This is one of the main features that encouraged Sandy Petsche to design her new pattern series Quick Kids Quilts.
Big pattern pieces, no triangles, beginner friendly, all two-color quilts, and all smaller size quilts all of these features help to make these patterns very easy to machine quilt with your own machine and a walking foot.
There are several ways to quilt these quilts so here is an example using one of the designs showing you a variety of ways you can accomplish your quilting very easily.
Mark lines as needed using any marking pen or chalk that is easily removed when you are finished.
Below you will see diagrams of the following:
The first picture is a baby quilt with no quilting.
Option #1: Sew in the seams (stitch in the ditch) that go from edge to edge.
Options #2 and #3: When the seams lines do not all go from edge to edge, mark a straight line from seam line to seam line across the fabric that does not have a seam. This makes a continuous quilting line across the quilt top.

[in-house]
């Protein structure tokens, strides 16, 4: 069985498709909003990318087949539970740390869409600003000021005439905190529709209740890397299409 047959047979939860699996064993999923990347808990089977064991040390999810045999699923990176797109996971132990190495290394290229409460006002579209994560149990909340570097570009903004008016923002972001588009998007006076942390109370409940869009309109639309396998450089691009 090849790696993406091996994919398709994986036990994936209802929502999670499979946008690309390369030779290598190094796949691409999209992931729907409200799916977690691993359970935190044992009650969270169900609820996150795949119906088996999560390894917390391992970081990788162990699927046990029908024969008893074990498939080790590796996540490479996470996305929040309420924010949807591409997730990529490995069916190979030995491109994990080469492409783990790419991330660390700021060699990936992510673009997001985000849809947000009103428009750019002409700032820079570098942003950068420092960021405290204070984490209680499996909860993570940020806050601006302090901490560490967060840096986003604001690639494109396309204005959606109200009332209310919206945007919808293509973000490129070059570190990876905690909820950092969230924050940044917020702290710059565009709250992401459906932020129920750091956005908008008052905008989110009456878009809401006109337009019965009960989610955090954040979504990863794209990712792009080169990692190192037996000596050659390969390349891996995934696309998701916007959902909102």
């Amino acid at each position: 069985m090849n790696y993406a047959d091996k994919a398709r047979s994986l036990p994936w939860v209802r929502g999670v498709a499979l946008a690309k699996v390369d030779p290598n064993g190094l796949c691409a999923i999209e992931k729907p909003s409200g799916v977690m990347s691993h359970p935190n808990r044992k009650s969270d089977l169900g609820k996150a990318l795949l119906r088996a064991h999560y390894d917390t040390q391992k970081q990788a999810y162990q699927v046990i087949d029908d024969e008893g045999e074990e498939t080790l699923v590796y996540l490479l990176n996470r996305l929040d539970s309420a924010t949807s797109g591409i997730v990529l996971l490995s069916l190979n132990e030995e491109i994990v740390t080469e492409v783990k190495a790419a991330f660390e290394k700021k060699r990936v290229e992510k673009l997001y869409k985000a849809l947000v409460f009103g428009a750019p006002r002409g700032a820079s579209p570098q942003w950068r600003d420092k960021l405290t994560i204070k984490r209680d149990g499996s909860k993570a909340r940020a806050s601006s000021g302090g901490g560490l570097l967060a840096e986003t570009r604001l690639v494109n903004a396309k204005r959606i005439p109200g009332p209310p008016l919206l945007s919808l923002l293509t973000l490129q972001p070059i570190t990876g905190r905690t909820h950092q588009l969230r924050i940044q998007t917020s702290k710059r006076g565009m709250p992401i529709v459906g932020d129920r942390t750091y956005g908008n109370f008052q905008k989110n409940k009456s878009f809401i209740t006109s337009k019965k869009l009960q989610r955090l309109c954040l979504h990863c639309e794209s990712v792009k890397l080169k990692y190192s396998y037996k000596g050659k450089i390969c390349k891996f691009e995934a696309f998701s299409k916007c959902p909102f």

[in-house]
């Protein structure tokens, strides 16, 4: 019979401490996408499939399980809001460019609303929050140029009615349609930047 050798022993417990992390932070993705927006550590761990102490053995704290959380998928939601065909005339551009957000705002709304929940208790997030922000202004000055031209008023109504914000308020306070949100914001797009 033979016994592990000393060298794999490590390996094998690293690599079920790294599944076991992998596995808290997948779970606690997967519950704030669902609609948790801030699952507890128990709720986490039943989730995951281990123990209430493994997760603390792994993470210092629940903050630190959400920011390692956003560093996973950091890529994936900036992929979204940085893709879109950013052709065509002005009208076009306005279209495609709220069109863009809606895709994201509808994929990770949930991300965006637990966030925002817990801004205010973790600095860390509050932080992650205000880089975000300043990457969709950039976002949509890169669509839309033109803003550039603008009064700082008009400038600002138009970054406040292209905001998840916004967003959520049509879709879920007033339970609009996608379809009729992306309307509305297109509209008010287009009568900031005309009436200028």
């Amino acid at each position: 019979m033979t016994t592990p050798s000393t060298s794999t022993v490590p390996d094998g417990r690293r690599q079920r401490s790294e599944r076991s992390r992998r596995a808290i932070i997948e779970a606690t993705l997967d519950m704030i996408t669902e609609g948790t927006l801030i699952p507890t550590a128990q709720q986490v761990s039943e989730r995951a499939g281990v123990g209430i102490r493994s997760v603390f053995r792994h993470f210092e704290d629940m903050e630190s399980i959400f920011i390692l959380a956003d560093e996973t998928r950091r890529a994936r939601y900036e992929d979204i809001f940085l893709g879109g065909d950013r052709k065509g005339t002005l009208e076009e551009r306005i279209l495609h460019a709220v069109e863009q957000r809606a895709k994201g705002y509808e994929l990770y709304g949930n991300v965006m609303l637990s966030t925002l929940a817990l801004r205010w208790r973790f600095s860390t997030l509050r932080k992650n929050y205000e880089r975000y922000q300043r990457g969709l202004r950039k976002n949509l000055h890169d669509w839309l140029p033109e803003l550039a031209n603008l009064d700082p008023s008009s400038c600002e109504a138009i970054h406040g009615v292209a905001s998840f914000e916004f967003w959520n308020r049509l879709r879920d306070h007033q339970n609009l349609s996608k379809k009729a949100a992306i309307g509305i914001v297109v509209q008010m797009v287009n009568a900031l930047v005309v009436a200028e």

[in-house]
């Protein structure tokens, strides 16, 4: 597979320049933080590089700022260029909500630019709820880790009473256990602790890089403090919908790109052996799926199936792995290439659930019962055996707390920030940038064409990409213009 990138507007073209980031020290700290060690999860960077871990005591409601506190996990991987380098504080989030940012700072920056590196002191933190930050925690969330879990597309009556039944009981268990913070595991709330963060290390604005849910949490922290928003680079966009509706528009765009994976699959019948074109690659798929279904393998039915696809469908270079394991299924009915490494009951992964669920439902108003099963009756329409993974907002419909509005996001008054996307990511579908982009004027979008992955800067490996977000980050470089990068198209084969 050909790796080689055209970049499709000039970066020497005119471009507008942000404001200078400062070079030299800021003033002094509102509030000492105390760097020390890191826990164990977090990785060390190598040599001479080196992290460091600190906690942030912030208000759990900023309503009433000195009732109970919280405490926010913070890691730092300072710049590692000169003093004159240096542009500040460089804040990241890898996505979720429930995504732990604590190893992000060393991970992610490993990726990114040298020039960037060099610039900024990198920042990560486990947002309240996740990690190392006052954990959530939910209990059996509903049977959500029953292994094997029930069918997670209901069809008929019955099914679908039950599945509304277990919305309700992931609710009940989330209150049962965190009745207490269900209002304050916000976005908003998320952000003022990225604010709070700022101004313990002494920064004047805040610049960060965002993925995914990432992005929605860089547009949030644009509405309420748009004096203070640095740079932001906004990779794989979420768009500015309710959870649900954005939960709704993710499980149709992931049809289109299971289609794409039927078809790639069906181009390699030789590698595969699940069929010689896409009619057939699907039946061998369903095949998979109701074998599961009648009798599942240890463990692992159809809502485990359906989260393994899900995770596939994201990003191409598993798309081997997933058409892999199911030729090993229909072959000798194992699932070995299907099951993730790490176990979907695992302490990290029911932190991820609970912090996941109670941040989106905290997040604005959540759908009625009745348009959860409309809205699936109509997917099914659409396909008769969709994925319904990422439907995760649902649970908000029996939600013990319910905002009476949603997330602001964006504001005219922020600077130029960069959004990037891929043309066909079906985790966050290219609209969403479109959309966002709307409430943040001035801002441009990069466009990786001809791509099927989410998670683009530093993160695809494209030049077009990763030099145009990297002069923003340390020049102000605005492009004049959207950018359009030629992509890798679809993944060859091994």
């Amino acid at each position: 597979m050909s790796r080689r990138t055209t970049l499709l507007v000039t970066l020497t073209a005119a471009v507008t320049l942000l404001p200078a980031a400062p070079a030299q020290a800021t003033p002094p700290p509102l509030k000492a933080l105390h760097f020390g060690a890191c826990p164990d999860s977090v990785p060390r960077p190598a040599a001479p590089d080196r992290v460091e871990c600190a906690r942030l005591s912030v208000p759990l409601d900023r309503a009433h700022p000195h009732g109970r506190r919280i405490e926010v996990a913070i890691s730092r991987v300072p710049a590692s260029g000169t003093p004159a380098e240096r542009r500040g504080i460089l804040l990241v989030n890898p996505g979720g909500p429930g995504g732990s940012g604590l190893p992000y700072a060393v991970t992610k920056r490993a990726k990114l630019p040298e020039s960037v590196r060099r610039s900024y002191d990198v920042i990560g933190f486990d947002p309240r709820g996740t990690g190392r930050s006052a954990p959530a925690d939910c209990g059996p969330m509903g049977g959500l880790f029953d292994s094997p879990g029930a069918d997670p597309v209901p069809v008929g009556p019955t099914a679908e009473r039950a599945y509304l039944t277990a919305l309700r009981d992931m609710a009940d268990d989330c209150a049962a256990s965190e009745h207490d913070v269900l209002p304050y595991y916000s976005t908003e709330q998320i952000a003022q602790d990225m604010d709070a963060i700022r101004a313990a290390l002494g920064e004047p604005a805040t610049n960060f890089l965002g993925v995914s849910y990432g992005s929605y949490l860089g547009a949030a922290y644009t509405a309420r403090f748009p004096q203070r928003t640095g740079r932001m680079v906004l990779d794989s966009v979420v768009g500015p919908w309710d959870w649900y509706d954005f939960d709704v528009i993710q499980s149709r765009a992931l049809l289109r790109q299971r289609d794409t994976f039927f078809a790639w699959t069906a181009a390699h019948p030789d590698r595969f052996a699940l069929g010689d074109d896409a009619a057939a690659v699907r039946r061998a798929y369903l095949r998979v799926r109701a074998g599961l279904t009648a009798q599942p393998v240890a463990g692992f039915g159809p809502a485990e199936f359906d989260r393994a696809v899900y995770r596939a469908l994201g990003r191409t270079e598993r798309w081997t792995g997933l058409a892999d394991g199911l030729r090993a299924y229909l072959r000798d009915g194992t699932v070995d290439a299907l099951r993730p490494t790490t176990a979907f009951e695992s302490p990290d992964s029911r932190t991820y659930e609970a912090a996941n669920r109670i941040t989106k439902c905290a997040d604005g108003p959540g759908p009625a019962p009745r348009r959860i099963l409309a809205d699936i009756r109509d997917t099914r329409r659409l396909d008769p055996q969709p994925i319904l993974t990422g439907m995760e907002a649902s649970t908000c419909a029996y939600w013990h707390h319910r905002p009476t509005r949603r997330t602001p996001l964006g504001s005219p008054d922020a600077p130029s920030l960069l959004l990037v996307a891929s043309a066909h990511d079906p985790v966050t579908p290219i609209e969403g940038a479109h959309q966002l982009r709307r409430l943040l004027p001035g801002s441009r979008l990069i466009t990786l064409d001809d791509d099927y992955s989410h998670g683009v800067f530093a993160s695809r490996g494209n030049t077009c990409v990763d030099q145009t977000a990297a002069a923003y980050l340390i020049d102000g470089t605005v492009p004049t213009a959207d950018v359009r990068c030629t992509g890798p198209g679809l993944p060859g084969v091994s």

Last image 1.2.3: When more quilting is needed or desired, mark off additional quilting lines from edge to edge.
Instead of stitching in the ditch, this last option below is to sew on either or both sides of the seams using your presser foot as a guide.
How much quilting is required?
Check the manufacturer directions on the batting package to see how many inches apart the quilting should be. Note: there is no such thing as too much quilting it is up to you!
Thread colors are also your choice. One tip is to use beige or light gray if you have many colors of fabric to sew across. These blend in pretty well. Another great idea is to use a variegated (multi-color) thread. These look really nice for quilting that show up on purpose. REMEMBER to match your bobbin thread to the back of your quilt if you want it to blend in and not show up.
Try out some colors on scraps and have fun!!